It’s March in Montana and I’m thinking about how I should’ve spent more time on the North Umpqua in January. The sun has barely shown itself here and the last couple of weeks were brutally cold. Like below zero kind of cold. Too cold to be productive on the water. Not that it wasn’t cold there, but it was beautiful and the potential for a wild winter steelhead is lurking around every bend.
I left Reno with a plan to spend my time on the coast. It made sense to head north and stop on the Umpqua for a few days first. I’d never been and had no idea how the river and rainforest environment would effect me. Next time I’ll spend at least a week just fishing the North Umpqua.
Driving north through California was a mess with a huge winter storm and terrible road conditions. I crept along, plowing through snow on 2 lane highways with the Safari Van. Several other cars were spun out and one pickup was rolled. I would have stopped but there was no shoulder and law enforcement was on patrol along with plows. Scary stuff through. Eventually I landed in the quiet little town of Tulelake, California. After a burger and a beer at the only open place in town, I hunkered down for a cold night in the van, parked behind a grocery store. Not the best spot but I wasn’t bothered.
I took a morning walk on the railroad tracks while the car ran and defrosted the interior windows. I forgot to crack them and the condensation turned into a thick layer of ice. I drove north to Klamath Falls for coffee and supplies before trekking north again up the east side of Klamath Lake and the Diamond Lake pass turn. The weather was nice and the going was easy until I took that turn.
It started with a light rain then turned to snow and before long, I was in another white out with terrible road conditions. Two days of brutal driving, going 30 mph over ice covered passes was a little stressful and I was ready for a break. After about an hour of rough roads I hit that magical elevation where pines and firs gave way to cedars and rainforest. I really needed a break from the white knuckle driving and pulled into a parking area with a short trail to a waterfall.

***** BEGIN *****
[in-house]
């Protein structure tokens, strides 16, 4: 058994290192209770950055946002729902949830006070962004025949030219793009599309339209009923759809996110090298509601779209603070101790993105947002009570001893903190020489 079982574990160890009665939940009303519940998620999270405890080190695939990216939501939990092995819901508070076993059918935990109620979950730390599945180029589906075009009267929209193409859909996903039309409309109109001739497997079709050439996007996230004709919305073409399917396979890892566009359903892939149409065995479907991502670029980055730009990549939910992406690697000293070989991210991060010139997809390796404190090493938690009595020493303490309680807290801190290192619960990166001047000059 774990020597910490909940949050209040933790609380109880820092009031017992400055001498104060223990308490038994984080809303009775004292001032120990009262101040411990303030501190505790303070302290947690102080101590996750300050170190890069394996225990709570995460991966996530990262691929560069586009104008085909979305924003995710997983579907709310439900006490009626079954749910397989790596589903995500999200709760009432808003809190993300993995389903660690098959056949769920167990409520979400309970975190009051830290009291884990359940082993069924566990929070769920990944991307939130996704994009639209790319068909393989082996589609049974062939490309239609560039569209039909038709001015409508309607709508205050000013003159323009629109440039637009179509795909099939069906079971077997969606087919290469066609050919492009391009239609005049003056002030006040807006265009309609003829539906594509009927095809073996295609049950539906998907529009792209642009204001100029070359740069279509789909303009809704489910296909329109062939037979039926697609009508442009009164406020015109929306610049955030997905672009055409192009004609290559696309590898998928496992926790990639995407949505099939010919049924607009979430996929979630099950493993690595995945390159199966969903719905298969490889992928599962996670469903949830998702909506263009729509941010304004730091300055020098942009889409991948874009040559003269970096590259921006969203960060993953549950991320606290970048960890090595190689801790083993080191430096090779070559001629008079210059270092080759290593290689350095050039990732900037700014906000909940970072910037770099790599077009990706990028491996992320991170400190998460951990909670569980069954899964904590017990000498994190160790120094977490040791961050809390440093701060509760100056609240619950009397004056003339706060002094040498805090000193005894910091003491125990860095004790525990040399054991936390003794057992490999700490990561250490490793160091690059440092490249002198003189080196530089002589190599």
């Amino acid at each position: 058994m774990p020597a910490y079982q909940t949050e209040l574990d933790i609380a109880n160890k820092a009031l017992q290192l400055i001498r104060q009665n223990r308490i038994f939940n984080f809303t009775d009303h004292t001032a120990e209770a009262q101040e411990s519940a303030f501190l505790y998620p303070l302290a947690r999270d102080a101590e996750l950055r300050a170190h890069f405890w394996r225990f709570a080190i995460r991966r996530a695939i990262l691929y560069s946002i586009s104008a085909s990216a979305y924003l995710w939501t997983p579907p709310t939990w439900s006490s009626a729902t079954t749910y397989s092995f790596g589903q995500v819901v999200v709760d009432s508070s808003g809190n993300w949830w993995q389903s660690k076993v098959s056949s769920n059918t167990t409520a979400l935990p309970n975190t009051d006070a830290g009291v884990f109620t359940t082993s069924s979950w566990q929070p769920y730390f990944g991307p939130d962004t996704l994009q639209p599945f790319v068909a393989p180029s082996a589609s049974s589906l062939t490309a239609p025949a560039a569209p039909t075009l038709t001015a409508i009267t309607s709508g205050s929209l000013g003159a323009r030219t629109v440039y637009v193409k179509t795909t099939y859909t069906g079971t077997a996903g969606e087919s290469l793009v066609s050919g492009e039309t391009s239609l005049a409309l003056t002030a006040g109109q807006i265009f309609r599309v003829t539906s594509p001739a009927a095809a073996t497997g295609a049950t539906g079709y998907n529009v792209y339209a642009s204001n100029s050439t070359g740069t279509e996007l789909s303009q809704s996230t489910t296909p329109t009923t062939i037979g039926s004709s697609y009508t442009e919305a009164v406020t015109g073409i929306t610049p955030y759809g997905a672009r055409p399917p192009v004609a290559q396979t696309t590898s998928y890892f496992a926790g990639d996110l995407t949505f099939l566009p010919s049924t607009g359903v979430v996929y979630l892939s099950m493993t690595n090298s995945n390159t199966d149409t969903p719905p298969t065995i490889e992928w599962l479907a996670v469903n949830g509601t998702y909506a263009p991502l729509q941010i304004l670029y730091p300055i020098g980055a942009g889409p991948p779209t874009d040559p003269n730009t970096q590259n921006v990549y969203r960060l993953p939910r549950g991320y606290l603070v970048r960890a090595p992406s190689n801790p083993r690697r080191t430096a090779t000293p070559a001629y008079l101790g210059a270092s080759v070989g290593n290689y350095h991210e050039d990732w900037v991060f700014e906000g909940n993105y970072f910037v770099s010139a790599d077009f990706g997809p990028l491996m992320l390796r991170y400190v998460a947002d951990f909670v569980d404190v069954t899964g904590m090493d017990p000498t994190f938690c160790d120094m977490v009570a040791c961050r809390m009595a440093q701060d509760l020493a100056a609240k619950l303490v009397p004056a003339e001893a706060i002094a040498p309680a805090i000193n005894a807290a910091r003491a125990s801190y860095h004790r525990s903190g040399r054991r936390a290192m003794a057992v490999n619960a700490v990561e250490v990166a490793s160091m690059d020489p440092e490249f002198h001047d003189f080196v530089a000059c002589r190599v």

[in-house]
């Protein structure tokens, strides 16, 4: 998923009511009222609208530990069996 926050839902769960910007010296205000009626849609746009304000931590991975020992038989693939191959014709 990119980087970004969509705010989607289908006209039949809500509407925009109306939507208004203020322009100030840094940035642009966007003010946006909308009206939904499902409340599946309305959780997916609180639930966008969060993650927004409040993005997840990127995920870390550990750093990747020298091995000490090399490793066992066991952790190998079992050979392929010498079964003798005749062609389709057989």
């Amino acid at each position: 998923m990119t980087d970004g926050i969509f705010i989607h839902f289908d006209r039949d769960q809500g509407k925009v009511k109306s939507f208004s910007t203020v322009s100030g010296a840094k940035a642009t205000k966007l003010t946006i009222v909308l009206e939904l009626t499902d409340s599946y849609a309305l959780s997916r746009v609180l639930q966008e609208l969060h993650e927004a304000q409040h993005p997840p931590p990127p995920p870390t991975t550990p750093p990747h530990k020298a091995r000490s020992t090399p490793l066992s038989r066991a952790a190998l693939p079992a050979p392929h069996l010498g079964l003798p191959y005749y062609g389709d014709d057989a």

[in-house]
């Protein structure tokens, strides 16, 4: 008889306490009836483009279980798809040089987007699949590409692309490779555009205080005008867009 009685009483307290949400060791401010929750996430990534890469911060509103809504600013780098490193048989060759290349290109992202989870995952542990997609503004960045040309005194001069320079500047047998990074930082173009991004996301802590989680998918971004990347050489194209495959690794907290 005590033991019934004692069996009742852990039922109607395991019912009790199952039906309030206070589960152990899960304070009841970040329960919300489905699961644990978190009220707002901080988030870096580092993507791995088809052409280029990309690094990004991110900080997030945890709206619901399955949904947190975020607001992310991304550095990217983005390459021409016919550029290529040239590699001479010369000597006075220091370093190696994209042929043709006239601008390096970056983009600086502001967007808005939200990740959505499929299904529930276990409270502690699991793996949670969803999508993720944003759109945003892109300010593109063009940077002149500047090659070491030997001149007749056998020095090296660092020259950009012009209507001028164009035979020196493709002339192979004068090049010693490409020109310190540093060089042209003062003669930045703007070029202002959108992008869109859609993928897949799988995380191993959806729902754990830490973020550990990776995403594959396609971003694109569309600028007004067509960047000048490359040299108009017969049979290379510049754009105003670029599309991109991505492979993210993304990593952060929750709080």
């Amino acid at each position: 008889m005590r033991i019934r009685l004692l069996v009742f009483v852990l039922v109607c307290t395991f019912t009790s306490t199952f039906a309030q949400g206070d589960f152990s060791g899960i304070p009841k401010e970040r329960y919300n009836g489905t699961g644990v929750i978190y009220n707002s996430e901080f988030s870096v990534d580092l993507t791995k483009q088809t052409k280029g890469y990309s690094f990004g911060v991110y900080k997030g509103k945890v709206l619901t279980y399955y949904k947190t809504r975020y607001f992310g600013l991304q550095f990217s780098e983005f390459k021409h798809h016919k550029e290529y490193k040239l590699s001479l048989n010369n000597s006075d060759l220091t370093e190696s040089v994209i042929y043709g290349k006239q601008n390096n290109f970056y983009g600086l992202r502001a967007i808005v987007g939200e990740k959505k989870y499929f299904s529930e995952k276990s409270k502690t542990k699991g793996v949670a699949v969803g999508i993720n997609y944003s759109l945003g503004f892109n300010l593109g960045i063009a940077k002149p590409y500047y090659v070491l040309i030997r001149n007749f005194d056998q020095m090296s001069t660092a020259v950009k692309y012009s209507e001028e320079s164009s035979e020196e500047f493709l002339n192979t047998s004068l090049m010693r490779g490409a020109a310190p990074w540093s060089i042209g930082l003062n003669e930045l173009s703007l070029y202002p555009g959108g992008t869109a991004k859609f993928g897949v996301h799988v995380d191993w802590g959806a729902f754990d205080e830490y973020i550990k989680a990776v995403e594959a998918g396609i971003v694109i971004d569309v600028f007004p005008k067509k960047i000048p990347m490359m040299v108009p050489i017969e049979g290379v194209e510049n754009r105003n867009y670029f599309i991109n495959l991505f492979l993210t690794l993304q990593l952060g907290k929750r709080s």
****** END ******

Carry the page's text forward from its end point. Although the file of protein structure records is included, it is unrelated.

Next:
This started 2 days of bouncing between short hikes and swinging flies. I could have stayed for a month and felt like I barely touched this place.
I also tried going for a soak in the hot springs but didn’t have the 5 dollars of exact change required by the forest service. I might have snuck through but a ranger was waiting. Take 5 dollars cash if you ever go this way. I should’ve known better as campgrounds always require exact amounts of cash (I usually look for free campsites anyways).
The waterfall hikes here are pretty easy and well marked. Every trail I hit was well worth the stop and Shale dog was happy to get the exercise as well. She gets pretty bored watching me fish for more than a few consecutive hours without a break.
The water had been low before the storm hit and was on the rise when I showed up. Good news as the fishing reports were very slow and the push might bring some fresh fish into the system. Leaving when the conditions were just getting decent wasn’t my best move.
I jumped runs down the river for 2 days, spending one night parked in front of a closed campground gate. I thought I felt a bump on one run but it was probably my imagination. Swinging for steelhead plays tricks on your mind that way. I hear it gets pretty crowded on the river during summer months. I think when I come back, it’ll be another winter trip with a longer window of fishing time.